Californian Tea Time
It was the blustery kind of day that reminded me of Winnie the Pooh: the wind whipped about us in no particular direction and the clouds held a lavender tint. I could smell the oncoming rain as soon as we stepped out of the car. It was a perfect day for tea in Lompoc, California.
As Mom and I approached the shop, we saw thick lace curtains covering the windows and the words “Penelope’s Tea and Gifts” painted on the glass pane in a sort of old-fashioned way. I’m sure most tourists would have skipped the unassuming little shop, thinking it shabby on the inside. Mom pushed through the front door and I followed. We stopped in a bit of surprise.
The shop was not the little rundown restaurant we had unwillingly been expecting. Instead, it was well-loved and tidy. The front room was filled with containers holding various tea blends, a few antiques, and hand-knitted tea cozies. The counter on the right side of the room marked the transition from the shop to the dining area, which was made up of assorted chairs and tables.
The tea list was extraordinarily long, although well sorted under black, green, white, herbal, blends, decaf, and oolong. Mom and I looked at each other a little helplessly. Before I could say anything, though, she made it my duty to pick the tea. It was a tough decision between “Smokey Russian Caravan” which boasted a caramel flavor and “Orange Spice.” We finally decided upon “Orange Spice” and ordered a pot to share as well as ordering the Elegant Afternoon Tea service.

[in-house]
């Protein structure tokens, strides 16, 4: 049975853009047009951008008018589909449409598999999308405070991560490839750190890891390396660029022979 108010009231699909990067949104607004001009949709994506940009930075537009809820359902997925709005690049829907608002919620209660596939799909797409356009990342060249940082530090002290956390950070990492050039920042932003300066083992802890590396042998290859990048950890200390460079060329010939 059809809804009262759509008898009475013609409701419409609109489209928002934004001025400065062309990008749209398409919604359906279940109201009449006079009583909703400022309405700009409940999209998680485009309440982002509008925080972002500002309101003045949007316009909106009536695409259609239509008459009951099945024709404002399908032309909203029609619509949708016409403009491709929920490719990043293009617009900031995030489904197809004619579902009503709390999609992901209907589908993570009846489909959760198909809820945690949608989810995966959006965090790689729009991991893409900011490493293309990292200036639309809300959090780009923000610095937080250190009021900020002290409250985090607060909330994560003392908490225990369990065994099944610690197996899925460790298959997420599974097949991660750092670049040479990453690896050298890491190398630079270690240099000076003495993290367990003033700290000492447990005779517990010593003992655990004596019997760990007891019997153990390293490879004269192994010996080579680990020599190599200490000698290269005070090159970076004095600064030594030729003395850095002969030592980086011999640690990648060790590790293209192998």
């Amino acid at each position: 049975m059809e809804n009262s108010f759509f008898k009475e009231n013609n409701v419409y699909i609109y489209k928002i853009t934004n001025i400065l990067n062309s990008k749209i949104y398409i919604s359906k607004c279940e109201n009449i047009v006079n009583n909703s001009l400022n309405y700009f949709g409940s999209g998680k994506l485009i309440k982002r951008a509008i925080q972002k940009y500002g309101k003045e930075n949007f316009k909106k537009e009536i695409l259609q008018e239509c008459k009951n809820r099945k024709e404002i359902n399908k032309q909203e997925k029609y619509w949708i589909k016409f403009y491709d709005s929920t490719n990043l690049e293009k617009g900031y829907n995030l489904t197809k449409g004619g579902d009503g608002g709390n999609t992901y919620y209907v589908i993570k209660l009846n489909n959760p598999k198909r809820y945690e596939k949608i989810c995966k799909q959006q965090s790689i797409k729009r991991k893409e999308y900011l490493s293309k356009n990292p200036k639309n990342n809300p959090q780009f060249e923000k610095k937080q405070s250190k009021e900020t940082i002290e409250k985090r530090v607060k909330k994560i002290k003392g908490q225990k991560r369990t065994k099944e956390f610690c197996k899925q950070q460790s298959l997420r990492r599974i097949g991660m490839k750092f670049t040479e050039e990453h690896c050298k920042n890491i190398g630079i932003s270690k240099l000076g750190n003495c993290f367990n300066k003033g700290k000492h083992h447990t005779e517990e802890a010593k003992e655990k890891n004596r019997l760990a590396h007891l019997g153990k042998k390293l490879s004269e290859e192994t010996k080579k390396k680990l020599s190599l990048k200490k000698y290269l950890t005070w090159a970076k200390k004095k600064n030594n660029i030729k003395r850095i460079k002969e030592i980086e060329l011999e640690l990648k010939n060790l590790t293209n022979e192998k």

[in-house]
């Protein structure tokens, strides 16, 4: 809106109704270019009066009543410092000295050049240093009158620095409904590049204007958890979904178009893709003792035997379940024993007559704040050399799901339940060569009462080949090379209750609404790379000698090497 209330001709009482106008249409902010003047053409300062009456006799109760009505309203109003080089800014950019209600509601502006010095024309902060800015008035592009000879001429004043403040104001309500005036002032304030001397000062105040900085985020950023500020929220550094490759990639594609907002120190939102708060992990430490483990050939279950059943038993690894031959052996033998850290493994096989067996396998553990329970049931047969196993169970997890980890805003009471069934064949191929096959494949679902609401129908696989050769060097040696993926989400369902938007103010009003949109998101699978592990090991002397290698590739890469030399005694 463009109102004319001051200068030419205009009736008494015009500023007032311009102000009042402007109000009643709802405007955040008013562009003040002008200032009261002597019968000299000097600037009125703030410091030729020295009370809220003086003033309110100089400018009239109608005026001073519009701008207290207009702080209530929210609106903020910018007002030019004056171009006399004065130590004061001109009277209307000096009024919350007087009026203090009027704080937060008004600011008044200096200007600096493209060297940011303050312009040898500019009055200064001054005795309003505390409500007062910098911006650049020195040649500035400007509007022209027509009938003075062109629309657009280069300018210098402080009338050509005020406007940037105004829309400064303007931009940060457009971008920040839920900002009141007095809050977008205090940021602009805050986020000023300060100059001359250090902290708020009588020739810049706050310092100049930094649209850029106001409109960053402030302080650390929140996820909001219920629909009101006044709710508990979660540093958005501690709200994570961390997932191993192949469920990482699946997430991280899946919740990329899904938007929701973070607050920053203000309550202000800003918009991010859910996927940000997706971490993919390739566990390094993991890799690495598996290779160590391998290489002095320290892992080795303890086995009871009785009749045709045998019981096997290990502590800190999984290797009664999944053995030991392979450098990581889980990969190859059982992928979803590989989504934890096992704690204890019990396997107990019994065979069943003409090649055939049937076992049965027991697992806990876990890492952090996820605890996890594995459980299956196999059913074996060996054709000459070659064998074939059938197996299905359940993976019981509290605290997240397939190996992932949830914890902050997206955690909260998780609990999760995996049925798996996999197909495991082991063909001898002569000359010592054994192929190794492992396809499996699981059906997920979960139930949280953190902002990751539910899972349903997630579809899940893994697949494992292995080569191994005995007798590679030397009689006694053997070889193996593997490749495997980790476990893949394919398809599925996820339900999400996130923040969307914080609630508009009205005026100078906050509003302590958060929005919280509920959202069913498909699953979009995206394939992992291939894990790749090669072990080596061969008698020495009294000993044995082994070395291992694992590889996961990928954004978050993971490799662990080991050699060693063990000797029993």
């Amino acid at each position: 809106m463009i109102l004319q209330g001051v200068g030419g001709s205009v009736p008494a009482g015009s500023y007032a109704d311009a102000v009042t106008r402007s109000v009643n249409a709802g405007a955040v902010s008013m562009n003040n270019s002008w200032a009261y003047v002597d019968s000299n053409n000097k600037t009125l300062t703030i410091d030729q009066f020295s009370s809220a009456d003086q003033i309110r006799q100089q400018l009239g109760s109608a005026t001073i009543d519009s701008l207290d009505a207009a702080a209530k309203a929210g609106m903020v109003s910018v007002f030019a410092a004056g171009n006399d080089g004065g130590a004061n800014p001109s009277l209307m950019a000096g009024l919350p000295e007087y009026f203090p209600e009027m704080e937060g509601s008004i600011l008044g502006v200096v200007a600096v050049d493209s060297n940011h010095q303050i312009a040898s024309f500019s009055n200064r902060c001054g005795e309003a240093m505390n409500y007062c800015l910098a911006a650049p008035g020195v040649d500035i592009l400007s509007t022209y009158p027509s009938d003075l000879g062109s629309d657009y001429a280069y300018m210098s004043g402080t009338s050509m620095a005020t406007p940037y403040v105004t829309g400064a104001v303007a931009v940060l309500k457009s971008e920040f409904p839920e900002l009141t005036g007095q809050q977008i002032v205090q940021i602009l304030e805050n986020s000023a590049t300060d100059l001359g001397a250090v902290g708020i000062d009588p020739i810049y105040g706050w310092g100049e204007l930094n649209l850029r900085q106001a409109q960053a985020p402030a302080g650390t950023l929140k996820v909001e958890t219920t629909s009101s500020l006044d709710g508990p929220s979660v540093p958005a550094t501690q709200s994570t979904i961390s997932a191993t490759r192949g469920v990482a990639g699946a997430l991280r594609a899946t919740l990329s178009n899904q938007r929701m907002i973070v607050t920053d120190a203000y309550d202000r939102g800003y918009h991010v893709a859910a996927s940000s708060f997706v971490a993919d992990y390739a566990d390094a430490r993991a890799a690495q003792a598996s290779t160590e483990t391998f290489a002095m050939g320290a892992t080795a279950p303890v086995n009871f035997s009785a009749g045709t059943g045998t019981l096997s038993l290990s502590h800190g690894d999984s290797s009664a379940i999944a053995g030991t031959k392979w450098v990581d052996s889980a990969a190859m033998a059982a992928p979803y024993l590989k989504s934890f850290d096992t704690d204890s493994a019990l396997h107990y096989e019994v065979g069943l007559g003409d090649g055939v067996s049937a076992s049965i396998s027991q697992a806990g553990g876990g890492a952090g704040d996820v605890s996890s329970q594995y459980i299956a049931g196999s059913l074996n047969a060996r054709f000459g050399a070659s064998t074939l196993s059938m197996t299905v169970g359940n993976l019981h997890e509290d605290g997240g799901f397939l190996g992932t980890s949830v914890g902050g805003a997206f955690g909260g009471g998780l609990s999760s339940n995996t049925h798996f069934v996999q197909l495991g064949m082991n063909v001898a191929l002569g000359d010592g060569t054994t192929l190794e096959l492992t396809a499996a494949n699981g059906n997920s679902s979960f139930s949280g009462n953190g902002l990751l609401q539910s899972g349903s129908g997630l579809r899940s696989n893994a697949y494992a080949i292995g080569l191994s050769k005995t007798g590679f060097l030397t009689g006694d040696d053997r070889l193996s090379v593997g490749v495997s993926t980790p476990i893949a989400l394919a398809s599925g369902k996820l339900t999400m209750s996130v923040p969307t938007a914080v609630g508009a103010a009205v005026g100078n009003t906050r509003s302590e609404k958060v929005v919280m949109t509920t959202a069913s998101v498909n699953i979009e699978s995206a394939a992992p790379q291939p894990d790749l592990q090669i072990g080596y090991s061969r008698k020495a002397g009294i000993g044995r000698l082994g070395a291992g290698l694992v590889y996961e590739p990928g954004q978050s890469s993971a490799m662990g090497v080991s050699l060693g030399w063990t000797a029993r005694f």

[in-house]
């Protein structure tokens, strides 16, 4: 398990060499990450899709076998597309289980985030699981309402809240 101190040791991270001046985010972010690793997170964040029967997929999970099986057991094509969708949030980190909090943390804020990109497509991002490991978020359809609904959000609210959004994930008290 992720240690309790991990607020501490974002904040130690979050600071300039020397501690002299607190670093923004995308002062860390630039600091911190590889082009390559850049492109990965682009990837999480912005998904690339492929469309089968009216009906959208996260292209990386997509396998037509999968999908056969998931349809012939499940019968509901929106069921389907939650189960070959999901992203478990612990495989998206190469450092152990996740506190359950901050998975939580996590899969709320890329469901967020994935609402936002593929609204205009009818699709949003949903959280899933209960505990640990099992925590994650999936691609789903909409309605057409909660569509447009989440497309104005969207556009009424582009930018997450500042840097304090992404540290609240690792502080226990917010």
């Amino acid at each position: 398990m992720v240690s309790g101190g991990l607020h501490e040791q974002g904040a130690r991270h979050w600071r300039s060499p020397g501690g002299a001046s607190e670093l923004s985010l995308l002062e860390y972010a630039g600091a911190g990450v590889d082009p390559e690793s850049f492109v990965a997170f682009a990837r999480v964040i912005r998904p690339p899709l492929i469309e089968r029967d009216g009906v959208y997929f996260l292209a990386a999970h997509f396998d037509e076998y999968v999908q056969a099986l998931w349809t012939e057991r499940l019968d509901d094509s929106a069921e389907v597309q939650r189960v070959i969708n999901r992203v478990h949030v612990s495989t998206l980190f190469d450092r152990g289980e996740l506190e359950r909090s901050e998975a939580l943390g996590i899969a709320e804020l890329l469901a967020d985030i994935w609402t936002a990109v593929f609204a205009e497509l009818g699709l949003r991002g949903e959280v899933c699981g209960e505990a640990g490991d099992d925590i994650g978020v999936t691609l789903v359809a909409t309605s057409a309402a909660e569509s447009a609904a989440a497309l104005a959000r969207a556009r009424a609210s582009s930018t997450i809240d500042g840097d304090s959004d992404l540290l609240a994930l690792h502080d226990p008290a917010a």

While waiting for the tea to arrive, I leaned back in my chair and studied the room around me. Though each table was different, they were all covered in floor-length table cloths, a lamp, and a small vase of flowers. The wall was covered in a green and pink floral wallpaper and decorated with gilt-framed mirrors and watercolors. It reminded me of the way that my grandma tried to decorate her house when I was younger.
When the teapot arrived, it was covered in a tea cozy similar to the ones I had seen in the front of the shop. The owner must have purled these striped cozies herself. I poured tea for both my mom and myself and we began chatting about anything and everything. It had been so long since I had seen Mom and it was nice to sit and relax with her after so many months away from home.
The food was served to us in courses, which was a little unorthodox, but at the same time I think it helped us pace the meal a little. It would have been a shame for us to have finished our meal in hurried American fashion.
We had everything from their exquisite carrot bisque topped with bacon and shrimp to traditional cucumber sandwiches to ginger and dark chocolate scones served with Devonshire cream and current preserves.
It was the kind of tea that accepted both tradition and modernity.